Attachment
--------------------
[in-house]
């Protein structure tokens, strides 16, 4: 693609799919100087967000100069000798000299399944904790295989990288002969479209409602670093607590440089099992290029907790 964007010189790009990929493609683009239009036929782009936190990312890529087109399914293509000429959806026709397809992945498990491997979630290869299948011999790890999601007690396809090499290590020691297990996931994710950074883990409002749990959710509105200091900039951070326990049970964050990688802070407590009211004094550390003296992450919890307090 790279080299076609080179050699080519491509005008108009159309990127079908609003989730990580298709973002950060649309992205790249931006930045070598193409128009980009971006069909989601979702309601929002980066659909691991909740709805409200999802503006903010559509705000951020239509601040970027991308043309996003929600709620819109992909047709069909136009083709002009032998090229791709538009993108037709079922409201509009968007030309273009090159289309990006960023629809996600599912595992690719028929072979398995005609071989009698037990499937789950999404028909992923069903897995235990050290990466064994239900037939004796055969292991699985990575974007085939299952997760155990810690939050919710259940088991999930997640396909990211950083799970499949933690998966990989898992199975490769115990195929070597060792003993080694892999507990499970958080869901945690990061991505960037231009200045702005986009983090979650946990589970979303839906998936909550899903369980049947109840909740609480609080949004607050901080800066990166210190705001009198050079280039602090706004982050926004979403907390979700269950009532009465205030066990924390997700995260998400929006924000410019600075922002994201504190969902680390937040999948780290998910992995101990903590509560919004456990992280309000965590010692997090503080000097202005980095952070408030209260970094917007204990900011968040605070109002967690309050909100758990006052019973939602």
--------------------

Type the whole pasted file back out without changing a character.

[in-house]
């Protein structure tokens, strides 16, 4: 693609799919100087967000100069000798000299399944904790295989990288002969479209409602670093607590440089099992290029907790 964007010189790009990929493609683009239009036929782009936190990312890529087109399914293509000429959806026709397809992945498990491997979630290869299948011999790890999601007690396809090499290590020691297990996931994710950074883990409002749990959710509105200091900039951070326990049970964050990688802070407590009211004094550390003296992450919890307090 790279080299076609080179050699080519491509005008108009159309990127079908609003989730990580298709973002950060649309992205790249931006930045070598193409128009980009971006069909989601979702309601929002980066659909691991909740709805409200999802503006903010559509705000951020239509601040970027991308043309996003929600709620819109992909047709069909136009083709002009032998090229791709538009993108037709079922409201509009968007030309273009090159289309990006960023629809996600599912595992690719028929072979398995005609071989009698037990499937789950999404028909992923069903897995235990050290990466064994239900037939004796055969292991699985990575974007085939299952997760155990810690939050919710259940088991999930997640396909990211950083799970499949933690998966990989898992199975490769115990195929070597060792003993080694892999507990499970958080869901945690990061991505960037231009200045702005986009983090979650946990589970979303839906998936909550899903369980049947109840909740609480609080949004607050901080800066990166210190705001009198050079280039602090706004982050926004979403907390979700269950009532009465205030066990924390997700995260998400929006924000410019600075922002994201504190969902680390937040999948780290998910992995101990903590509560919004456990992280309000965590010692997090503080000097202005980095952070408030209260970094917007204990900011968040605070109002967690309050909100758990006052019973939602």